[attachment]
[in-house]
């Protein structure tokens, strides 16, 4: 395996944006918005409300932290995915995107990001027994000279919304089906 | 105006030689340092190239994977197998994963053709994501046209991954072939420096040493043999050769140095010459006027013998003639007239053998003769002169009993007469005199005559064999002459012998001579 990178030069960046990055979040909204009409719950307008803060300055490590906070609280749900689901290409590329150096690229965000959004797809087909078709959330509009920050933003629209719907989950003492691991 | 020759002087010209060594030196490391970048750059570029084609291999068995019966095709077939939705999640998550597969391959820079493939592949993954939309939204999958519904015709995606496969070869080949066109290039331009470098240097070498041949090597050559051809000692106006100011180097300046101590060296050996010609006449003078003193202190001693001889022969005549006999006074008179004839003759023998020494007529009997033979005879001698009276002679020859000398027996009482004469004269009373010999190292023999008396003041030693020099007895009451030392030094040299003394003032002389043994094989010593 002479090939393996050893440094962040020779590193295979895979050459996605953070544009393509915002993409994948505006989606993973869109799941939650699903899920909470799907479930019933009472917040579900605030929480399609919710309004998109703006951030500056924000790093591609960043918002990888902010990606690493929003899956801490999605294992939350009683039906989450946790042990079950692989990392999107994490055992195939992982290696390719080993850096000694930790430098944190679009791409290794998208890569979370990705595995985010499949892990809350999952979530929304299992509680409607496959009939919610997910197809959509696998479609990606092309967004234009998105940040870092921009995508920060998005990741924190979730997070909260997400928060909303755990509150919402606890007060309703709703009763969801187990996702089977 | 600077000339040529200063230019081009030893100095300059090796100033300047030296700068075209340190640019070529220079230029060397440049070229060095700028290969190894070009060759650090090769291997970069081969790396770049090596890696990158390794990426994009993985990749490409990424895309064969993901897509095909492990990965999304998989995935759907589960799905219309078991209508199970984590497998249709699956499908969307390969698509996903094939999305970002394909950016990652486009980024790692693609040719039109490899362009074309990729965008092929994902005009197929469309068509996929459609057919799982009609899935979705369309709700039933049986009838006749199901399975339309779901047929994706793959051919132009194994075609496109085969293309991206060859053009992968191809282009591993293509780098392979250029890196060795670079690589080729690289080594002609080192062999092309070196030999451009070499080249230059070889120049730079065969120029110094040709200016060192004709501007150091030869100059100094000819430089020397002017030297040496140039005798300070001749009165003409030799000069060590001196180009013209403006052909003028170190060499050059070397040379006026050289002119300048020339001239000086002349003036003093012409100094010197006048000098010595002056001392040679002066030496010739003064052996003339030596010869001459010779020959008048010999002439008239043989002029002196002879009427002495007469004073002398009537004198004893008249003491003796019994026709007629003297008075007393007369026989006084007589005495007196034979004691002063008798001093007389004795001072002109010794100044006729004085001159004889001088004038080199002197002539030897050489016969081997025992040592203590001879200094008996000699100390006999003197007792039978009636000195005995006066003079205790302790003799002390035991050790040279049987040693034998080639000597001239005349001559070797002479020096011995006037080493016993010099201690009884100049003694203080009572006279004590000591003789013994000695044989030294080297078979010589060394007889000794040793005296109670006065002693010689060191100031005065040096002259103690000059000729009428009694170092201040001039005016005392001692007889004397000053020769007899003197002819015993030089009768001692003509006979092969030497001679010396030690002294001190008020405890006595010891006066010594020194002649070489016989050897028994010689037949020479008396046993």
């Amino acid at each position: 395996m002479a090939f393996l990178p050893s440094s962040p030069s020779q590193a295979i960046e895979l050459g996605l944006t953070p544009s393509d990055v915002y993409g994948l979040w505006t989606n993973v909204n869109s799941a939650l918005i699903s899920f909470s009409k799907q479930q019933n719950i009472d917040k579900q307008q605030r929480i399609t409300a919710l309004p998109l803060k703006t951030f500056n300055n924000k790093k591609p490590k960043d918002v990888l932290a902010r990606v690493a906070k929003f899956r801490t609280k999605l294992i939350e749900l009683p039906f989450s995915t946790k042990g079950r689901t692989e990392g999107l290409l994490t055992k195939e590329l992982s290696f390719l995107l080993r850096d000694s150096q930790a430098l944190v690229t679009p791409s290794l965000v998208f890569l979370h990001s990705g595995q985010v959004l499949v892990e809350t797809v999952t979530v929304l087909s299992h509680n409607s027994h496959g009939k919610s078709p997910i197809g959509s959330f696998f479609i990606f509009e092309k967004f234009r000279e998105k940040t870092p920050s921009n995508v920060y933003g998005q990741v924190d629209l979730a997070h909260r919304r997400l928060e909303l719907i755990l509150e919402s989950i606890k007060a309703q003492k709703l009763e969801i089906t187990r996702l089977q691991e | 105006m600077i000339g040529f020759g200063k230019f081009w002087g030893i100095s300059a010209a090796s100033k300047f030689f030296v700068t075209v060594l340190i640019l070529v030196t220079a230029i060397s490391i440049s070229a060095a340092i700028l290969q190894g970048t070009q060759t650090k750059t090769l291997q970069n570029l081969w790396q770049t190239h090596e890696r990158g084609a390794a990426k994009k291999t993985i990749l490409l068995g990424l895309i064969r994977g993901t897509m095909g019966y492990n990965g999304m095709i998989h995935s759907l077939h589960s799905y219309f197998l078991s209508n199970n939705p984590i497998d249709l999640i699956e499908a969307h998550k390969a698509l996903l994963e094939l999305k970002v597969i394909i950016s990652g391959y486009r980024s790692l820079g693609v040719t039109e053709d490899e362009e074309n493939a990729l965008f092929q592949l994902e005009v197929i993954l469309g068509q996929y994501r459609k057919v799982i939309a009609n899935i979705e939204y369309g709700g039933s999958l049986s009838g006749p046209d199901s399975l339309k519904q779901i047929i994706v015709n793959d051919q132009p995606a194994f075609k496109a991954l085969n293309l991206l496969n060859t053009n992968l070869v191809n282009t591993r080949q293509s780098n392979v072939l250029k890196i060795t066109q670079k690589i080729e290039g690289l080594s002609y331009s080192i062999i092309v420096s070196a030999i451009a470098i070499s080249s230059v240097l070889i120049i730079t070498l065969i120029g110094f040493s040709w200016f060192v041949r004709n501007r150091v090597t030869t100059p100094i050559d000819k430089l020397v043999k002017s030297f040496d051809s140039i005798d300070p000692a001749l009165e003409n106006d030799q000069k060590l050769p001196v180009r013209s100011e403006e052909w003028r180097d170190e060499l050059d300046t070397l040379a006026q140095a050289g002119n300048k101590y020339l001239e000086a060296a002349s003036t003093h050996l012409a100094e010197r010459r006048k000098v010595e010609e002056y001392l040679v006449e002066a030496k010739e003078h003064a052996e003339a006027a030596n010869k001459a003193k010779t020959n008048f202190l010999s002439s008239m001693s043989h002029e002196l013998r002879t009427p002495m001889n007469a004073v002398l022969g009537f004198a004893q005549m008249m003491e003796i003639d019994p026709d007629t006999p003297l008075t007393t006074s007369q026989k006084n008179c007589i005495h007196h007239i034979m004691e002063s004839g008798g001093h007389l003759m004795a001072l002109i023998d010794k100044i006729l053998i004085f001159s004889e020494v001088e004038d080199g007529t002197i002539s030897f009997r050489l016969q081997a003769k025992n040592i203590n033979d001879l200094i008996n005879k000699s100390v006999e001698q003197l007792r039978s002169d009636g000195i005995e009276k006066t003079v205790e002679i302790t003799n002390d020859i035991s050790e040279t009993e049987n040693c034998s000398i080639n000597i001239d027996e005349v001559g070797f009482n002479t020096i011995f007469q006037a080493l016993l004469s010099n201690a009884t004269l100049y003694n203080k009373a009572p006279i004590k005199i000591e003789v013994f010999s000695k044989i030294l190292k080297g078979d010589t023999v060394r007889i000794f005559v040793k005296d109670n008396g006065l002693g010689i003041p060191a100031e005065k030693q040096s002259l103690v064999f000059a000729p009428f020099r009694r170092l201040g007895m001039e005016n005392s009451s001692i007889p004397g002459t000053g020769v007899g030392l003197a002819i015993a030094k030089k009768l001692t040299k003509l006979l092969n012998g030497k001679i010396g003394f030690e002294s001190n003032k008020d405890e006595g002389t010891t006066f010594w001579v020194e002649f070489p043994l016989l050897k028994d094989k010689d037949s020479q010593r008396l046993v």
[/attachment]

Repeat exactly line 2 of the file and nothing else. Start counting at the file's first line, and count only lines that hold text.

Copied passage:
């Protein structure tokens, strides 16, 4: 395996944006918005409300932290995915995107990001027994000279919304089906 | 105006030689340092190239994977197998994963053709994501046209991954072939420096040493043999050769140095010459006027013998003639007239053998003769002169009993007469005199005559064999002459012998001579 990178030069960046990055979040909204009409719950307008803060300055490590906070609280749900689901290409590329150096690229965000959004797809087909078709959330509009920050933003629209719907989950003492691991 | 020759002087010209060594030196490391970048750059570029084609291999068995019966095709077939939705999640998550597969391959820079493939592949993954939309939204999958519904015709995606496969070869080949066109290039331009470098240097070498041949090597050559051809000692106006100011180097300046101590060296050996010609006449003078003193202190001693001889022969005549006999006074008179004839003759023998020494007529009997033979005879001698009276002679020859000398027996009482004469004269009373010999190292023999008396003041030693020099007895009451030392030094040299003394003032002389043994094989010593 002479090939393996050893440094962040020779590193295979895979050459996605953070544009393509915002993409994948505006989606993973869109799941939650699903899920909470799907479930019933009472917040579900605030929480399609919710309004998109703006951030500056924000790093591609960043918002990888902010990606690493929003899956801490999605294992939350009683039906989450946790042990079950692989990392999107994490055992195939992982290696390719080993850096000694930790430098944190679009791409290794998208890569979370990705595995985010499949892990809350999952979530929304299992509680409607496959009939919610997910197809959509696998479609990606092309967004234009998105940040870092921009995508920060998005990741924190979730997070909260997400928060909303755990509150919402606890007060309703709703009763969801187990996702089977 | 600077000339040529200063230019081009030893100095300059090796100033300047030296700068075209340190640019070529220079230029060397440049070229060095700028290969190894070009060759650090090769291997970069081969790396770049090596890696990158390794990426994009993985990749490409990424895309064969993901897509095909492990990965999304998989995935759907589960799905219309078991209508199970984590497998249709699956499908969307390969698509996903094939999305970002394909950016990652486009980024790692693609040719039109490899362009074309990729965008092929994902005009197929469309068509996929459609057919799982009609899935979705369309709700039933049986009838006749199901399975339309779901047929994706793959051919132009194994075609496109085969293309991206060859053009992968191809282009591993293509780098392979250029890196060795670079690589080729690289080594002609080192062999092309070196030999451009070499080249230059070889120049730079065969120029110094040709200016060192004709501007150091030869100059100094000819430089020397002017030297040496140039005798300070001749009165003409030799000069060590001196180009013209403006052909003028170190060499050059070397040379006026050289002119300048020339001239000086002349003036003093012409100094010197006048000098010595002056001392040679002066030496010739003064052996003339030596010869001459010779020959008048010999002439008239043989002029002196002879009427002495007469004073002398009537004198004893008249003491003796019994026709007629003297008075007393007369026989006084007589005495007196034979004691002063008798001093007389004795001072002109010794100044006729004085001159004889001088004038080199002197002539030897050489016969081997025992040592203590001879200094008996000699100390006999003197007792039978009636000195005995006066003079205790302790003799002390035991050790040279049987040693034998080639000597001239005349001559070797002479020096011995006037080493016993010099201690009884100049003694203080009572006279004590000591003789013994000695044989030294080297078979010589060394007889000794040793005296109670006065002693010689060191100031005065040096002259103690000059000729009428009694170092201040001039005016005392001692007889004397000053020769007899003197002819015993030089009768001692003509006979092969030497001679010396030690002294001190008020405890006595010891006066010594020194002649070489016989050897028994010689037949020479008396046993």